Paper summary: Measuring QQMail's automated email censorship in China (FOCI 2021)

Measuring QQMail’s automated email censorship in China
Jeffrey Knockel, Lotus Ruan

The paper investigates automated keyword censorship done by QQMail, the most popular email provider in China. In common with, for example, chat platforms and online games, censorship of email messages in China is done not by the Great Firewall, but by the email provider. It happens that QQMail’s MX servers reveal whether an incoming email is censored in their SMTP reply: a censored message results in “550 Mail content denied”, while an uncensored message results in “250 OK” (if the recipient QQMail account exists) or “500 Mailbox unavailable or access denied” (if not). To test whether an email would be censored, send it to a nonexistent QQMail address and examine the reply code. This test can be done externally and does not even require a QQMail account or control over a host in China.

QQMail’s censorship system evidently works by looking for combinations of certain keywords, all of which must be present for a message to be censored. For example, the keyword 习近平 (“Xi Jinping”) alone is not censored, nor is 复辟 (“restore monarchy”), but the combination 习近平 AND 复辟 results in a blocked message. However, it is more complicated than that. For some censored keyword combinations, there are “extenuating” keyword combinations which, if also present in the message, will disable the censorship that would otherwise occur. For example, a message containing 习近平 and 复辟 will not be censored if it additionally contains the keyword 群发机 (“group messaging machine”). The authors looked for minimal combinations of censored keywords using the component-aware binary splitting (CABS) algorithm, using text sourced from Chinese-language Twitter and from keyword lists that have been discovered in past research. The existence of extenuating keywords complicates CABS: it is necessary to iterate the algorithm until it converges. Having discovered a minimal censored combination (the ANDs), the authors looked for extenuating keywords (the AND NOTs) by again running CABS, this time with inverted logic: they appended other keywords to a known-censored combination and looked for cases of no censorship. It is necessary to iterate the inverted algorithm (which the authors call CABSE) as well, because of possible interference by other censored keywords.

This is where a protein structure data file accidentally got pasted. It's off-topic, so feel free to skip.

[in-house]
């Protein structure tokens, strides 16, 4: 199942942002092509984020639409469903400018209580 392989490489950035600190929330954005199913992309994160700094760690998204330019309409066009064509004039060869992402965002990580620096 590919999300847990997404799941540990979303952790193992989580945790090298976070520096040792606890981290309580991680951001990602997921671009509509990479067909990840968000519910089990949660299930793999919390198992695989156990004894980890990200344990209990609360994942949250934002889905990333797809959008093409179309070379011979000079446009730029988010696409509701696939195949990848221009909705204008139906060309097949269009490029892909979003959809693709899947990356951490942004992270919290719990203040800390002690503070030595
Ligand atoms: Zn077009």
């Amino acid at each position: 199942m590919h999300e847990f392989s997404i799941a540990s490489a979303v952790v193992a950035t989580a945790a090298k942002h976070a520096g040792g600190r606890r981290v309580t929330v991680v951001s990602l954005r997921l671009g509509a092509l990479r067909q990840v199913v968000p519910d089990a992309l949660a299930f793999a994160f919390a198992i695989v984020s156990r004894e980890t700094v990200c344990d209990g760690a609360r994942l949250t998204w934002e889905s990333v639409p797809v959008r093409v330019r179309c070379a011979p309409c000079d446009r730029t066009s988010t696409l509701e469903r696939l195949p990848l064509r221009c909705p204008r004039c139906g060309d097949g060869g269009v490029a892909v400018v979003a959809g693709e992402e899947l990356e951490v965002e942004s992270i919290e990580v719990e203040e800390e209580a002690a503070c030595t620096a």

The tests uncovered 173 censored keyword combinations and 43 unique extenuating combinations. The set of extenuating keywords is different for each censored combination—the number of extenuations per censored combination ranges from 0 to 38. In topic, the censored combinations mostly have to do with the Xinjiang region, the Chinese Communist Party, or Xi Jinping. (And notably do not cover other topics known to be censored in China, such as gambling, pornography, and malware.) The puzzling thing, though, is that the extenuating keywords—which exempt a message from censorship—are themselves things that you might expect to be censored, including phrases like 法輪功 (“Falun Gong”) and 刘士辉 (“Liu Shihui”). The authors speculate about this counterintuitive behavior in Section 6, but find no fully satisfactory explanation. A further bit of weirdness is that QQMail does not censor incoming mail to a recipient that has previously sent mail to the sender, which is behavior more characteristic of a spam filter than a content filter.

Thanks to the authors for reviewing a draft of this summary.